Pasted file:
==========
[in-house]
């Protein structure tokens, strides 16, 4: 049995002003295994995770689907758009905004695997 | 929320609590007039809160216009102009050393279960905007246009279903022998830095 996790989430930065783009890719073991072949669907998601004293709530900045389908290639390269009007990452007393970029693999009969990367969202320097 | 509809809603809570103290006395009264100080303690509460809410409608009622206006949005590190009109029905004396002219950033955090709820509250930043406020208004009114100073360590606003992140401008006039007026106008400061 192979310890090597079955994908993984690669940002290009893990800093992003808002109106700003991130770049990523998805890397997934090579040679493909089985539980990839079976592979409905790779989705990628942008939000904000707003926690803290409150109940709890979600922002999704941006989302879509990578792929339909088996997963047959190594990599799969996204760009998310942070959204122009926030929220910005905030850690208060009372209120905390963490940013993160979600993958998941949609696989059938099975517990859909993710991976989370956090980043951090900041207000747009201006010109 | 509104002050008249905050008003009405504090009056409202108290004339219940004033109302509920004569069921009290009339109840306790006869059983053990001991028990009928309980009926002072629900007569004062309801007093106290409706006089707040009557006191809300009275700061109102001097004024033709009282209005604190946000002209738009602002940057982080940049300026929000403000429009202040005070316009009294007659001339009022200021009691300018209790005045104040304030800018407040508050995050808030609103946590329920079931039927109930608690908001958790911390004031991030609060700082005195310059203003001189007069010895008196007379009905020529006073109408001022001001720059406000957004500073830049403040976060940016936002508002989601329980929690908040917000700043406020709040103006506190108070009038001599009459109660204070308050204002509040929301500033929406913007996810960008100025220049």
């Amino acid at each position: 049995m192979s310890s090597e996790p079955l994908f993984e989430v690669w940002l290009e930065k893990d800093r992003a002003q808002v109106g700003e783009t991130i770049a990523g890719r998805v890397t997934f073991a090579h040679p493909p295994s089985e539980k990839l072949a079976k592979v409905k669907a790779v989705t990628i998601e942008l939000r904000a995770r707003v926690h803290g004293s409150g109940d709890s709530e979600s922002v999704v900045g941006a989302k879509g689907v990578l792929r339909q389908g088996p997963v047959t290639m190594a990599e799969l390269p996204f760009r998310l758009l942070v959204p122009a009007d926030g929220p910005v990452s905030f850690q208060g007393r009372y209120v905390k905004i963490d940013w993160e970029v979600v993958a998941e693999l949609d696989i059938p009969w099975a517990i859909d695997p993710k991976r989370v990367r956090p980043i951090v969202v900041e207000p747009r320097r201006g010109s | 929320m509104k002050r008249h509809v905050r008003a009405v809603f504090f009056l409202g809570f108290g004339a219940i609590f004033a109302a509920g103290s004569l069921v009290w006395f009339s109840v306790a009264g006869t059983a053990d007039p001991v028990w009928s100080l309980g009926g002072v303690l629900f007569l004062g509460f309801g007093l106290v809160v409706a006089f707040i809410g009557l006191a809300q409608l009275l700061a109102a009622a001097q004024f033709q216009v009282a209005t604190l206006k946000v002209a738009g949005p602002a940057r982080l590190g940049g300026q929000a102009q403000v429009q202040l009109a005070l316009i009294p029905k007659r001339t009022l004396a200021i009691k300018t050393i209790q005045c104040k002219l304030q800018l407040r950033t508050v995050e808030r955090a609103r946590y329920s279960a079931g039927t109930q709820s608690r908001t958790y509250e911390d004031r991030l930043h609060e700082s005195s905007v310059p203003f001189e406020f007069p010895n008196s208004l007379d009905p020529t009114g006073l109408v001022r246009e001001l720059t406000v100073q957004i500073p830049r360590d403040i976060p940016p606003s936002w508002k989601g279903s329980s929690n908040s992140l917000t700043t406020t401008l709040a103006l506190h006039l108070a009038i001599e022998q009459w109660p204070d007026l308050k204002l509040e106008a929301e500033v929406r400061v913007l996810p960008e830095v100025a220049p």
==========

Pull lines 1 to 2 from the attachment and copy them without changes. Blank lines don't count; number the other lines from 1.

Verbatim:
[in-house]
């Protein structure tokens, strides 16, 4: 049995002003295994995770689907758009905004695997 | 929320609590007039809160216009102009050393279960905007246009279903022998830095 996790989430930065783009890719073991072949669907998601004293709530900045389908290639390269009007990452007393970029693999009969990367969202320097 | 509809809603809570103290006395009264100080303690509460809410409608009622206006949005590190009109029905004396002219950033955090709820509250930043406020208004009114100073360590606003992140401008006039007026106008400061 192979310890090597079955994908993984690669940002290009893990800093992003808002109106700003991130770049990523998805890397997934090579040679493909089985539980990839079976592979409905790779989705990628942008939000904000707003926690803290409150109940709890979600922002999704941006989302879509990578792929339909088996997963047959190594990599799969996204760009998310942070959204122009926030929220910005905030850690208060009372209120905390963490940013993160979600993958998941949609696989059938099975517990859909993710991976989370956090980043951090900041207000747009201006010109 | 509104002050008249905050008003009405504090009056409202108290004339219940004033109302509920004569069921009290009339109840306790006869059983053990001991028990009928309980009926002072629900007569004062309801007093106290409706006089707040009557006191809300009275700061109102001097004024033709009282209005604190946000002209738009602002940057982080940049300026929000403000429009202040005070316009009294007659001339009022200021009691300018209790005045104040304030800018407040508050995050808030609103946590329920079931039927109930608690908001958790911390004031991030609060700082005195310059203003001189007069010895008196007379009905020529006073109408001022001001720059406000957004500073830049403040976060940016936002508002989601329980929690908040917000700043406020709040103006506190108070009038001599009459109660204070308050204002509040929301500033929406913007996810960008100025220049």